Ukraine’s Just Coup

As Ukraine’s newly appointed government confronts a deepening separatist challenge in Crimea, Viktor Yanukovych continues to describe his removal from office as a “coup d’etat” (here). According to a recent poll by a reputable firm, roughly one-quarter of Russians agree. A month earlier, 84 percent of respondents in a similar poll saw the protests against Yanukovich as a coup attempt.

But that’s all spin and propaganda, right? Yanukovych is a friend of Moscow’s, which presumably views his ouster as part of a broader Western plot against it, and state-guided Russian media have been peddling this line from the start of the EuroMaidan protests a few months ago.

Well, pedantically, Yanukovych is correct. Academic definitions of coups d’etat generally include four criteria: 1) they replace the chief executive; 2) they do not follow constitutional procedure; 3) they are led or facilitated by political insiders; and 4) they involve the use or threat of force. Sometimes we attach modifiers to signify which political insiders strike the blow—military, palace, parliamentary, or judicial—and the criterion regarding the use or threat of force is often interpreted broadly to include arrest or even credibly menacing statements. When political outsiders topple a ruler, we call it a successful rebellion, not a coup. When political insiders remove a sitting leader by constitutional means, we call it politics.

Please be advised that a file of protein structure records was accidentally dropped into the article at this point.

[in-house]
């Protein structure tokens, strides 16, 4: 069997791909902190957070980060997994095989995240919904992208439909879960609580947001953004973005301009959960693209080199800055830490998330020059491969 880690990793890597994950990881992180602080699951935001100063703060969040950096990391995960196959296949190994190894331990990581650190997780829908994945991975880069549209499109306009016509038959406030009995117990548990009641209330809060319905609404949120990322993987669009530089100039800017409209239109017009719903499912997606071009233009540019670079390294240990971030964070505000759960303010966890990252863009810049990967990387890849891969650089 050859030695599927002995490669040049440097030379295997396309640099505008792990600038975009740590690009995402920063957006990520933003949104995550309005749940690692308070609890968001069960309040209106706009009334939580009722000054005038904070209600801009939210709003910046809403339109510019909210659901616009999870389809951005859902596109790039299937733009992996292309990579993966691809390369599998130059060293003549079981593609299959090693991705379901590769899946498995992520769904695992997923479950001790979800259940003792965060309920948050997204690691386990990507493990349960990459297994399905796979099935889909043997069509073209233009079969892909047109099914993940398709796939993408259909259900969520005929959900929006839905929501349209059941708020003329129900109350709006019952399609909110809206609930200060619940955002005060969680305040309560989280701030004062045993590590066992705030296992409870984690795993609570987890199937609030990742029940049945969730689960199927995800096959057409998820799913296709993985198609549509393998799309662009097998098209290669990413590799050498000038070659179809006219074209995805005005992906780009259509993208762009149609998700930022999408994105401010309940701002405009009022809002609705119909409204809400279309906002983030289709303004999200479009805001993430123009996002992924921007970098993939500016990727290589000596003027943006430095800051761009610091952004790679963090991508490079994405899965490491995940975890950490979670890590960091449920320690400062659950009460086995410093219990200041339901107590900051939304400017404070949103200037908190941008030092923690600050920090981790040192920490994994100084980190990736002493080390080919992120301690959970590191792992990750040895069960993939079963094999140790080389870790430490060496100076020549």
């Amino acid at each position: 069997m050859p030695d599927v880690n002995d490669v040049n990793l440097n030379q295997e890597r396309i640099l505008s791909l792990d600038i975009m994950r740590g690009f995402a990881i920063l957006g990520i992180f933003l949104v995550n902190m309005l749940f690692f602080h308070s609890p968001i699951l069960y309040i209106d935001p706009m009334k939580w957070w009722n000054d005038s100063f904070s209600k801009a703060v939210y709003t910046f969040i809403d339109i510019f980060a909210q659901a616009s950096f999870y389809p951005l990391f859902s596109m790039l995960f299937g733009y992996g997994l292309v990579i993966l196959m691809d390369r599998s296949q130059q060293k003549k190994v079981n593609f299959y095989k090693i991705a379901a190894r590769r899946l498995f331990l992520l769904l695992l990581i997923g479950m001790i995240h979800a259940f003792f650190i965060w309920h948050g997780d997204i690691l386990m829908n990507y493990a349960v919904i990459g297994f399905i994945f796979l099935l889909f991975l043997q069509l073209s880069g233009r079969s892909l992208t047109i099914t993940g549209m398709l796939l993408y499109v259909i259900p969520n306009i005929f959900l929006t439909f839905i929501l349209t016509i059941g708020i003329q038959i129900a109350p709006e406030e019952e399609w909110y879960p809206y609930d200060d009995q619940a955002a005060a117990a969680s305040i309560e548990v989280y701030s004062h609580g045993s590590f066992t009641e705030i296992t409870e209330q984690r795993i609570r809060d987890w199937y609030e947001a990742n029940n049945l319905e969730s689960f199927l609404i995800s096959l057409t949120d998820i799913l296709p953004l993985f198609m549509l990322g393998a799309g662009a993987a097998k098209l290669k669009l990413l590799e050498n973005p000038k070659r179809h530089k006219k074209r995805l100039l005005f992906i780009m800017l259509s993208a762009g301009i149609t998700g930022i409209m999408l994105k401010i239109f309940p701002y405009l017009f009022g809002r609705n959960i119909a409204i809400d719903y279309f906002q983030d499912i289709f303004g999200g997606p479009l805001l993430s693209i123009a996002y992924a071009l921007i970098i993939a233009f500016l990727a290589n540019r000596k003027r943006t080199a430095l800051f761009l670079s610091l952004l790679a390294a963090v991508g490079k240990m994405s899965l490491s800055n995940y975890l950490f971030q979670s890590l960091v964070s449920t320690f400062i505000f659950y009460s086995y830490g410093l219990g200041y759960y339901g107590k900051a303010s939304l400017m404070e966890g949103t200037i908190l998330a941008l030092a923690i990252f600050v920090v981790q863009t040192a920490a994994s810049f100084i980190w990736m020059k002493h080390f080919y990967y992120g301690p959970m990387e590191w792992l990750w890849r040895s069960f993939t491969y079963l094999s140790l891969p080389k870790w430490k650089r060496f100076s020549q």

Ukraine unambiguously satisfies at least a few of these criteria. The sitting chief executive was removed from office in a vote by parliamentarians, who qualify as political insiders. Those parliamentarians were encouraged by a popular uprising that represents a form of coercion. Even if we assume, as I do, that most participants in that uprising would not have physically harmed Yanukovich had they captured him, their forceful attempts to seize and occupy government buildings and their clashes with state security forces are clearly coercive acts.

And, crucially, the vote to remove Yanukovych doesn’t seem to have followed constitutional procedures. Under Articles 108-112 of Ukraine’s constitution (here), there are four ways a sitting president may leave office between elections: resignation, incapacitation, death, and impeachment. None of the first three happened—early rumors to the contrary, Yanukovych has vehemently denied that he resigned—so that leaves the fourth, impeachment. According to Article 111, impeachment must follow a specific set of procedures: Parliament must vote to impeach and then convene a committee to investigate. That committee must investigate and report back to parliament, which must then vote to bring charges. A final vote to convict may only come after receipt of a judgment from the Constitutional Court that “the acts, of which the President of Ukraine is accused, contain elements of treason or other crime.” Best I can tell, though, those procedures were not followed in this case. Instead, parliament simply voted—380 to 0, in a body with 450 seats—to dismiss Yanukovych and then to hand executive authority on an interim basis to its own speaker (here).

The apparent extra-constitutionality of this process gives us the last of the four criteria listed above. So, technically speaking, Yanukovych’s removal checks all of the boxes for what we would conventionally call a coup. We can quibble about how relevant the threat of force was to this outcome, and thus whether or not the label “parliamentary coup” might fit better than plain old coup, but the basic issue doesn’t seem especially ambiguous.